This survey was commissioned by the Directorate-General for Justice and Consumers to explore citizens’ opinions and concerns about voting and elections, as well as their satisfaction with various aspects of democracy in the EU. Some first results of the survey regarding the concerns of EU citizens about the use of the Internet and online social networks during election periods were published on 6th November 2018. The full results of this survey are published today (26 November 2018).

 

The European Commission has conducted a Flash Eurobarometer survey among EU companies to gain insights into whether and why European companies still withhold their investments. The most relevant barriers to investment appear to be labour costs, poor or uncertain economic outlook, complexity of tax legislation, administrative burdens, stability of tax legislation and skills shortage. However, firms' perceptions on investment barriers differ significantly among Member States. Firms in the UK, Denmark, Finland, Estonia, the Netherlands and Sweden perceive to face relatively low barriers to investments, whereas the perception of high impediments to investment is prevalent in particular in Greece, Portugal, Romania, Italy, France and Spain.

 

For this survey carried out on 15- 16 October 2018, some 17 500 respondents across the 19 euro area countries were interviewed by phone. Compared with last year, the results confirm the strong support for the euro. A euro area majority of 64% thinks that having the euro is a good thing for their country. This is for the second consecutive year the highest proportion since the start of the survey in 2002. It is the view of the majority of respondents in all 19 euro area countries. There are nevertheless some important differences between the 19 countries. The highest increase in support compared with the 2017 results was noted in Austria and Italy, each with a raise of 12 percentage points to 76% and 57% respectively, followed by Latvia with a raise of 10 points to 63%. Highest support for the euro remains to be in Ireland at 85%. On the other hand, strongest decrease was noted in Germany by 6 percentage points to now 70%. An equally stable euro area majority of 74% sees the euro as good for the EU as a whole, the same level of support as expressed in 2017. Asked about economic policy coordination in the euro area, an overall majority of 69% thinks there should be more coordination while 7% think there should be less of it. An unchanged overall majority of 64% supports abolishing 1-cent and 2-cent coins combined with mandatory rounding of the final sum of purchases. However, a relative majority in Greece (48%) is against this proposal, while in 16 euro area Member States an absolute majority supports this idea. Citizens replied to a set of questions focusing on issues ranging from perception and practical aspects of the euro to their assessment of the economic situation, policy and reforms in their country and in the euro area. In addition, citizens were asked about their views and expectations regarding household income and inflation.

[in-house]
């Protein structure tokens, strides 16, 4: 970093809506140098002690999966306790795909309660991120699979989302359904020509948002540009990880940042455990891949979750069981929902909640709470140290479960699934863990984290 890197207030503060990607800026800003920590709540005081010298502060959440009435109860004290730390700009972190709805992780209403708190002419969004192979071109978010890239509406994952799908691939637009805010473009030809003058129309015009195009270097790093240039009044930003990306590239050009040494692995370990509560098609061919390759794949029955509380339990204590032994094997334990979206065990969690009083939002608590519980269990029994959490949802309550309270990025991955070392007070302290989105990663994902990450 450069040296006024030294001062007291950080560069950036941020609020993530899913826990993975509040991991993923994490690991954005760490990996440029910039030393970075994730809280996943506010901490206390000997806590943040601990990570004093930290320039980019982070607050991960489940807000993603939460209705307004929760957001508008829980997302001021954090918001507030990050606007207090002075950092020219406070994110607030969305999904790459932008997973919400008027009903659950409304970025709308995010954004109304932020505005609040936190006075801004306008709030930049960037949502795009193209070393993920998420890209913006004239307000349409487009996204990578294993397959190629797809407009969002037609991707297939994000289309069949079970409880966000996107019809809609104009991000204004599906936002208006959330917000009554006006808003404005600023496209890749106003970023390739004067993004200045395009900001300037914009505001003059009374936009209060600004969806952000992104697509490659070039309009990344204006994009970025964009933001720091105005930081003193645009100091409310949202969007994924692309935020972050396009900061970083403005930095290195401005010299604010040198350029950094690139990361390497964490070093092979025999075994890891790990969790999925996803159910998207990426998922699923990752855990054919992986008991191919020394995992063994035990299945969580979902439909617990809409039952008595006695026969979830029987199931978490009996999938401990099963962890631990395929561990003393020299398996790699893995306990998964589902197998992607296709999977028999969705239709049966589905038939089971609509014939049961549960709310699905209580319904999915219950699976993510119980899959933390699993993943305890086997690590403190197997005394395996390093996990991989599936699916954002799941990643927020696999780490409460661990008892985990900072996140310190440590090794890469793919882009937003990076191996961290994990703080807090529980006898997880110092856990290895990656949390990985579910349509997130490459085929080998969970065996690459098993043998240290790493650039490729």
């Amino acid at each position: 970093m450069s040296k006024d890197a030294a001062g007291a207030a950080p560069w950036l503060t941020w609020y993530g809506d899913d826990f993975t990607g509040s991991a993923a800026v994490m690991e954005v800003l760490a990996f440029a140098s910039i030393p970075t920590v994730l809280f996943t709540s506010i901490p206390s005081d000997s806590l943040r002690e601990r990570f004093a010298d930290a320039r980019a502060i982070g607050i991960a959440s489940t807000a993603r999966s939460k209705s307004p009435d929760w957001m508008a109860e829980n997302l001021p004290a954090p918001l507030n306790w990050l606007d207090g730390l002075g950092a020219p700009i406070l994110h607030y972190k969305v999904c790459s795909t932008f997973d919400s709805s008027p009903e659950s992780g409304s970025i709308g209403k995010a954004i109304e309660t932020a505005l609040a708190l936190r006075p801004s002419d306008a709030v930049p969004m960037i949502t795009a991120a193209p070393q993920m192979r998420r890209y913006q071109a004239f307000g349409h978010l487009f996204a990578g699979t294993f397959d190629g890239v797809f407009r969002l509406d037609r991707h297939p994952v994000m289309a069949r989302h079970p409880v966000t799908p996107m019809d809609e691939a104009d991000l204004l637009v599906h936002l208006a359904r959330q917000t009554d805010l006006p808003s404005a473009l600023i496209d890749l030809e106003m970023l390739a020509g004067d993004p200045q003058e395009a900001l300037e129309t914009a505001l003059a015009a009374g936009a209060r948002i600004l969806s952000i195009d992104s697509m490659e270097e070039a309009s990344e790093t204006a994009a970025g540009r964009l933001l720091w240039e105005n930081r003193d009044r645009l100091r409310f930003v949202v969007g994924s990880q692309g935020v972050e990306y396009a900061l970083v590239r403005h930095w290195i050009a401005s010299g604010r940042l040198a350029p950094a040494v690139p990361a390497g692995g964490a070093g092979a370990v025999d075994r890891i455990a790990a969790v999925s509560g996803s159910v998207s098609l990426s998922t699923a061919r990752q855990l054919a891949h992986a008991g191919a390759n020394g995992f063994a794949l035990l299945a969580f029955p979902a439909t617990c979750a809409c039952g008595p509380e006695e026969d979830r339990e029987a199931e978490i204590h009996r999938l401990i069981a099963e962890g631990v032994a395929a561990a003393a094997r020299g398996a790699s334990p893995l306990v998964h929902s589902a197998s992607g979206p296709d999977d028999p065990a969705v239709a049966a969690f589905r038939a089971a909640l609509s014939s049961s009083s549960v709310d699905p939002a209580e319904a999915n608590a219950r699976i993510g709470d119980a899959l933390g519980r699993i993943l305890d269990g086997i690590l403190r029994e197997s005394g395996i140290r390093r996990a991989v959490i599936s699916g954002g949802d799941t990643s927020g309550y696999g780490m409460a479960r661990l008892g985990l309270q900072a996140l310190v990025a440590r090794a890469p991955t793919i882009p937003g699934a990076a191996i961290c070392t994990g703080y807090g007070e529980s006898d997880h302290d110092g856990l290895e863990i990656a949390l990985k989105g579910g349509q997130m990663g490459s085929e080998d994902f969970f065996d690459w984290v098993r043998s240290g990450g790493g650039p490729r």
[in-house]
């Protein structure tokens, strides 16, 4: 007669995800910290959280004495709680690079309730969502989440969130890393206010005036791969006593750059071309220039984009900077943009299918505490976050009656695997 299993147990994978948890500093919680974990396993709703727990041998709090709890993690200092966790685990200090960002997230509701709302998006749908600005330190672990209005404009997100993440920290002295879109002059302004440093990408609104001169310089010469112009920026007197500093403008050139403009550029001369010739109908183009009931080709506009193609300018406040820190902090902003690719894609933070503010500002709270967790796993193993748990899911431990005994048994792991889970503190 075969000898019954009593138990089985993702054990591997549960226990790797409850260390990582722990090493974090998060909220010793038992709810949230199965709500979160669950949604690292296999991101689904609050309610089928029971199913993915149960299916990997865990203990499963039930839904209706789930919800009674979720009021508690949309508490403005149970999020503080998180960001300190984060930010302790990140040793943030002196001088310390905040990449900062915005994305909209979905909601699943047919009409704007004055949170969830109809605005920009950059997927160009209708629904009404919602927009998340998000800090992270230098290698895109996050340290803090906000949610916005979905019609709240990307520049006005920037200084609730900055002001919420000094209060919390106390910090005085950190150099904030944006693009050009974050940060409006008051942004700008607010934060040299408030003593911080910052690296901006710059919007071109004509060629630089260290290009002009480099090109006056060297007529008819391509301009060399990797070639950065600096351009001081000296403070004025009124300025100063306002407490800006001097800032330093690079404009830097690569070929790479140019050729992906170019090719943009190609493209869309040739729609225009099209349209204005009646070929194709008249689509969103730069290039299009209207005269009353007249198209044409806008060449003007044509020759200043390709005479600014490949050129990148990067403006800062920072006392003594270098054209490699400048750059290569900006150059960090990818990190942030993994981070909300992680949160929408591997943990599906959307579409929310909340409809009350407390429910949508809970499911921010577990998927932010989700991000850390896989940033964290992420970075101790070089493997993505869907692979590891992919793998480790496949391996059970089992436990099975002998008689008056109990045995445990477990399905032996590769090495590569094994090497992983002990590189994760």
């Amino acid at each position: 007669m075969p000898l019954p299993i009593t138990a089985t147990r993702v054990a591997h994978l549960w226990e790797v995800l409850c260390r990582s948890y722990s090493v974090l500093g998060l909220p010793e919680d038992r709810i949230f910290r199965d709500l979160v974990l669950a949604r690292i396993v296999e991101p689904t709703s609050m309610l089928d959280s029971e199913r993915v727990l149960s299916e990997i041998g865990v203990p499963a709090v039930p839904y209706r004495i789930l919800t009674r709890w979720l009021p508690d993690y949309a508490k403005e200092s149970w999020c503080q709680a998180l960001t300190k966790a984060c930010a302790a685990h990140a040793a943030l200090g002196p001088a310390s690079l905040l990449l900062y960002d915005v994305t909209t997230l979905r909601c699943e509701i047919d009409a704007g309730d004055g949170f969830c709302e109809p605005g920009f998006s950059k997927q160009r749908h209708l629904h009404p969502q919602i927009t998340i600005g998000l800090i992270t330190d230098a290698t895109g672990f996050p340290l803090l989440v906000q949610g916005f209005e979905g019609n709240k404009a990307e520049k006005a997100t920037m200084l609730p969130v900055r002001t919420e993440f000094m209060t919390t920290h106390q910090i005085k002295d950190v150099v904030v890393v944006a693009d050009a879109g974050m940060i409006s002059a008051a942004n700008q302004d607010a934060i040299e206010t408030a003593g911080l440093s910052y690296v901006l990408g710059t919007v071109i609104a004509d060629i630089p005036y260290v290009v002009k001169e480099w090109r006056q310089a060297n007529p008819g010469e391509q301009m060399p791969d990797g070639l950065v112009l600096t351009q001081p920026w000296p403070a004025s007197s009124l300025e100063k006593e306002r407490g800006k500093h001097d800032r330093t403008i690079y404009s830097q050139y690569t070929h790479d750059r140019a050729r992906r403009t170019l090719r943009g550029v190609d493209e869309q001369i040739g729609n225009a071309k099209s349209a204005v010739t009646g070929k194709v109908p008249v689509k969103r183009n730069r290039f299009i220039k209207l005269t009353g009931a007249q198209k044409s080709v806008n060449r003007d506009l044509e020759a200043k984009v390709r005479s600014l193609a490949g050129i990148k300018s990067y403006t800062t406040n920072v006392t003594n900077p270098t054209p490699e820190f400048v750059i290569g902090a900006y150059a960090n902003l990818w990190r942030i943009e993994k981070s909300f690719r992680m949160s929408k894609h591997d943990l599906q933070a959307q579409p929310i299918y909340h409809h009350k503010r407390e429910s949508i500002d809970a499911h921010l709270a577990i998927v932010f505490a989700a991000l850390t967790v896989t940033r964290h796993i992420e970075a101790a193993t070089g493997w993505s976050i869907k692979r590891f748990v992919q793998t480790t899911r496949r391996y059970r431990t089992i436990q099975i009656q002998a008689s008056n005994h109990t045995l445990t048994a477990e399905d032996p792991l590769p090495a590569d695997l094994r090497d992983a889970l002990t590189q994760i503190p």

Antimicrobial resistance (AMR) is the ability of microorganisms to resist antimicrobial treatments, especially antibiotics. This has a direct impact on human as well as animal health and carries a heavy economic burden due to higher costs of treatments and reduced productivity caused by sickness. The European Commission has conducted a Special Eurobarometer presenting EU citizens' awareness on antibiotics and how these are used by the citizens and in agriculture. While the results show a decrease of the use over the last 10 years, one-fifth of the population still takes antibiotics for the wrong purpose. 85% of Europeans are aware that unnecessary use makes them become ineffective. More key figures can be found in the full Eurobarometer report.

 

The Flash Eurobarometer, “Public opinion in the EU regions”, is the third of a series of surveys conducted at the request of the Directorate-General for Communication with the aim of exploring public opinion at regional level by measuring perceptions of Europeans concerning the economy, the quality of life and the main issues being faced by the region where they currently live, their expectations for the region in the next twelve months and who, among political representatives, they think can best explain the regional impact of European policies. The questionnaire also includes questions aiming at measuring the optimism of Europeans concerning the future of their region, and the level of trust in the national government and in the EU at regional level. The first results of this survey are published today.

 

A Eurobarometer survey was carried out by phone in the 28 Member States on the issue of work-life balance. In this survey, 26,578 respondents were asked about the availability of family leaves and flexible workplace arrangements in their workplace, attitudes towards the use of these family friendly working arrangements by male and female workers, their employers and co-workers, as well as modalities which would encourage worker to avail of them.